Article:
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[kab-stand] /ˈkæbˌstænd/
a place where cabs may wait to be hired.
Origin of cabstand
First recorded in 1855-60; cab1 + stand Unabridged
Based on the Random House Dictionary, © Random House, Inc. 2018.
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Examples from the Web for cabstand
Historical Examples
  • Let me at least take you to the cabstand, as you don't know Paris.'

    His Masterpiece Emile Zola
  • There was a woman walking on the square beside the cabstand.

    Germinie Lacerteux Edmond and Jules de Goncourt
  • The condition of a cabstand is in strong contrast with the average urinal with an ordinary water supply.

    The Dwelling House George Vivian Poore
  • She cast a glance at the clock at a cabstand, and found she was behind time.

    The Exploits of Juve

    Pierre Souvestre and Marcel Allain
  • I'll lay you a blood-brood mare to a cabstand skeleton, you'll have an easy conscience and deserve the thanks of the country.'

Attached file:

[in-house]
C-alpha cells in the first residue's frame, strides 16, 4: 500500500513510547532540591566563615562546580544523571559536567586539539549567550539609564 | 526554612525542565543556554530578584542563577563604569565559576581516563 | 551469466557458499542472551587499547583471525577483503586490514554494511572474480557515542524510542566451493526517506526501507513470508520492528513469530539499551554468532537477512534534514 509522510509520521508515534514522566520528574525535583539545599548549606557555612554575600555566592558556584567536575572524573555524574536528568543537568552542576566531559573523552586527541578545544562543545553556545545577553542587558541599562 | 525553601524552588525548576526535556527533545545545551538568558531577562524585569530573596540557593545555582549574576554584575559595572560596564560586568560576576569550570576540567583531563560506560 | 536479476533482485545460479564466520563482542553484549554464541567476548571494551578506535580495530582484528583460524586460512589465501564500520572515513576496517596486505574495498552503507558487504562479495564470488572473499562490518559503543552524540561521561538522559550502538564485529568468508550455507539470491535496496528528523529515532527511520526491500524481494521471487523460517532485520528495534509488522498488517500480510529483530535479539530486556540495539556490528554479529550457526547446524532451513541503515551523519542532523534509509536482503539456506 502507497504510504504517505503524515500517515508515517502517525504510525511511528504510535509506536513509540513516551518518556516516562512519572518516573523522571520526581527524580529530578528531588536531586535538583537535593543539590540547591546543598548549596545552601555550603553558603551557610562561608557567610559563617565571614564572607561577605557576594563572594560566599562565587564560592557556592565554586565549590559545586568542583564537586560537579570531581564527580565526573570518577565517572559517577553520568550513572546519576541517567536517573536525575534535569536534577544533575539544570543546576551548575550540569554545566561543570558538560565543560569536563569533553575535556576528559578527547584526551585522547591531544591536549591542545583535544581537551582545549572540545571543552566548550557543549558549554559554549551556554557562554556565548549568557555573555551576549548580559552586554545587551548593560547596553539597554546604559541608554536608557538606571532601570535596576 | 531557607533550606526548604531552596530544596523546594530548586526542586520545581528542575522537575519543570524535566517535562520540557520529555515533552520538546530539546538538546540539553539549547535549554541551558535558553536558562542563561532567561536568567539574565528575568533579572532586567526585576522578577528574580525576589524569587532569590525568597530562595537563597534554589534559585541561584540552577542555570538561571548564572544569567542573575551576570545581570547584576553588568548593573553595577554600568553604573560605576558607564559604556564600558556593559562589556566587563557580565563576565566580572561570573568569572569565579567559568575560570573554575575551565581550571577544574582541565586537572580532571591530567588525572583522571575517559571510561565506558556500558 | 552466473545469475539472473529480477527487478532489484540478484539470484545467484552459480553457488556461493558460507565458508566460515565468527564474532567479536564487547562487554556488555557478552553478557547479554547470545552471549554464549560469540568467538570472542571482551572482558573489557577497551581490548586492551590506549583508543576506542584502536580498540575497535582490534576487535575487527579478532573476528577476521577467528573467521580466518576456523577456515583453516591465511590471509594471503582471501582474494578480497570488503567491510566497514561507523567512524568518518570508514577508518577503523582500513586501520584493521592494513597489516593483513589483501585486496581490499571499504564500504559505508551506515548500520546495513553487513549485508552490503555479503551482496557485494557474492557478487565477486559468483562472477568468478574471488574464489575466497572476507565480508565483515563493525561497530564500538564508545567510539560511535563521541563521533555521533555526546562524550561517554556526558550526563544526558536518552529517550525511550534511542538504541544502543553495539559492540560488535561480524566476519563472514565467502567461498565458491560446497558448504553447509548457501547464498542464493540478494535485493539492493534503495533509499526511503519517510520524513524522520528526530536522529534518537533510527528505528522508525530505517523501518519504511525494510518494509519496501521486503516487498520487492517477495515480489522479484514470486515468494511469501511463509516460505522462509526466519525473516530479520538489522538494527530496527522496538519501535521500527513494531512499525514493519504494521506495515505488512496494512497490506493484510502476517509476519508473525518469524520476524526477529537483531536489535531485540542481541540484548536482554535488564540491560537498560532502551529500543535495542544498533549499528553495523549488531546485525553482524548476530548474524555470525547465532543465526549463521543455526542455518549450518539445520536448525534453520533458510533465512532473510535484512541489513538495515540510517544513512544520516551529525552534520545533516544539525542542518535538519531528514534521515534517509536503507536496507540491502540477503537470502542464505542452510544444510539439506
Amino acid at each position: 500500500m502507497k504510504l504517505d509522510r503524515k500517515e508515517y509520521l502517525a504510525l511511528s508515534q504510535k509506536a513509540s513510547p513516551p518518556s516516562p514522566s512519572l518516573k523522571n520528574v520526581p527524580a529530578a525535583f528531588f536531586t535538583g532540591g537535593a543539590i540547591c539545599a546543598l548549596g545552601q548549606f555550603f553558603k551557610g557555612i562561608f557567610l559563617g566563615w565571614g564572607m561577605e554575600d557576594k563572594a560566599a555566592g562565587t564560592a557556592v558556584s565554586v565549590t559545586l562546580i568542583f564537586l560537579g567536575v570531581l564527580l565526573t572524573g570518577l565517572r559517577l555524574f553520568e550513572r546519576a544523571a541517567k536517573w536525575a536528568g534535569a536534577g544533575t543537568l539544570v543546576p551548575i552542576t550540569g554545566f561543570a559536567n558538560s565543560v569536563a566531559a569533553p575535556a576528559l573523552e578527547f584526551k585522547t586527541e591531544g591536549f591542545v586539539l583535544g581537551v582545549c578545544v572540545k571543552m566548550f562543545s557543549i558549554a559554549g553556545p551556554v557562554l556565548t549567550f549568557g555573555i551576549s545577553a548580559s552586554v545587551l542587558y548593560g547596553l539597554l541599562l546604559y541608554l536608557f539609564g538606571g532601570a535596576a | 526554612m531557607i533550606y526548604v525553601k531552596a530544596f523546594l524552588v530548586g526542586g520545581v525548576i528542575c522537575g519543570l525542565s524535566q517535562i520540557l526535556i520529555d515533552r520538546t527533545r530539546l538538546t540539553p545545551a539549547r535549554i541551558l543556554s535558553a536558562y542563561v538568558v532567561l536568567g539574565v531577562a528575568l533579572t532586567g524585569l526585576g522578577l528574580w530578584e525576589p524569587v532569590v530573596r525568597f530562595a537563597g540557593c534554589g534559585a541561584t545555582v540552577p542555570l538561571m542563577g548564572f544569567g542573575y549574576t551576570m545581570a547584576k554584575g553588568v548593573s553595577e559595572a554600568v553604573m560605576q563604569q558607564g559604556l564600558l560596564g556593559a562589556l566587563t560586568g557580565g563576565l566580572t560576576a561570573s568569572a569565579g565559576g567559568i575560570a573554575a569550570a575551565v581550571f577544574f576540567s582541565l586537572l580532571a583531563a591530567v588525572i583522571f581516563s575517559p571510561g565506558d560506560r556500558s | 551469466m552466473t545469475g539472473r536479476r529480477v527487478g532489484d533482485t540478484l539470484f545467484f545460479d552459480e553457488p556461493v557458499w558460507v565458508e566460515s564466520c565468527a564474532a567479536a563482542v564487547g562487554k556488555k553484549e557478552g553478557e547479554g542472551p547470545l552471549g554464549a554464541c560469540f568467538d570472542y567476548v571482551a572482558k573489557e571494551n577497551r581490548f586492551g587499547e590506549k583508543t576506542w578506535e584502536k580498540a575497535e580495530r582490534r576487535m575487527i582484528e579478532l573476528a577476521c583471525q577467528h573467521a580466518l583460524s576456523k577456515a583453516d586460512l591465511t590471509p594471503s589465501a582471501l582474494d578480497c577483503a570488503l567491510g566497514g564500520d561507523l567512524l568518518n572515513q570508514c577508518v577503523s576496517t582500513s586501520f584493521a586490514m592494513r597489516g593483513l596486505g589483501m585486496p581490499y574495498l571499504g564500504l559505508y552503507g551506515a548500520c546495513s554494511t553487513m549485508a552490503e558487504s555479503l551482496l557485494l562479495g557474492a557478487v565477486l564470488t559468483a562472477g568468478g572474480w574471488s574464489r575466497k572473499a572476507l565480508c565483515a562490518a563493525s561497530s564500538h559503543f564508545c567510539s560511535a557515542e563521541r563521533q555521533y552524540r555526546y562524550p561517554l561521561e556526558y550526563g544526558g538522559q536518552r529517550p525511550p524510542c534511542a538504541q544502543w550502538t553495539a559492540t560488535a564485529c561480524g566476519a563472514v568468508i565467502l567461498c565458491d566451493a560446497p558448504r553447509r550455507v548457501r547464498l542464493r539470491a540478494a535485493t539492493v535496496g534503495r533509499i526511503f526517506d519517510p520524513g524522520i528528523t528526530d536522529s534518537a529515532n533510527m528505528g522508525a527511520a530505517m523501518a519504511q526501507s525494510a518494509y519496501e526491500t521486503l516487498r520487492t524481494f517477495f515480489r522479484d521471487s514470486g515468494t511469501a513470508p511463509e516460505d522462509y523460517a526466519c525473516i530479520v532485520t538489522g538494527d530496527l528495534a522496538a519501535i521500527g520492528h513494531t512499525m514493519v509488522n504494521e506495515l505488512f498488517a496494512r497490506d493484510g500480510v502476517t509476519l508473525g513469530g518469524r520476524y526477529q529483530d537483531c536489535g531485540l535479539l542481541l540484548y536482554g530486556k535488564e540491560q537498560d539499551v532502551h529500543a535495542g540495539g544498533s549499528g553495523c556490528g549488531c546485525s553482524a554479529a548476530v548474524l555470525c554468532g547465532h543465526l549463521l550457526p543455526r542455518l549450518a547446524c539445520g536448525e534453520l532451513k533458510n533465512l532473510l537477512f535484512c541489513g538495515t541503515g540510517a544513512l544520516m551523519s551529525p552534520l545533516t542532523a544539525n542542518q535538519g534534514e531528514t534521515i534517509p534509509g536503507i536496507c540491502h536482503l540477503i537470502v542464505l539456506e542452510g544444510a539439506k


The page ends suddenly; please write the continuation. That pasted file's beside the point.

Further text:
• I asked Jasmin if he had called the carriage himself, and when he said yes, I asked him to take me to the cabstand.

  • A fortnight ago I was at a cabstand at the West End, talking to a cab-driver, when some drops of rain came down.

    East Lynne Mrs. Henry Wood
  • When they came within view of a cabstand, he turned round, and said he would not trouble Owen to come any further with him.

    That Unfortunate Marriage, Vol. 3(of 3) Frances Eleanor Trollope
  • She had to walk some distance before reaching a cabstand, and by the time she did so her feet were wet.

    That Unfortunate Marriage, Vol. 3(of 3) Frances Eleanor Trollope
  • These can be viewed at any hour by standing still at a hundred yards from any cabstand and holding up a shilling.

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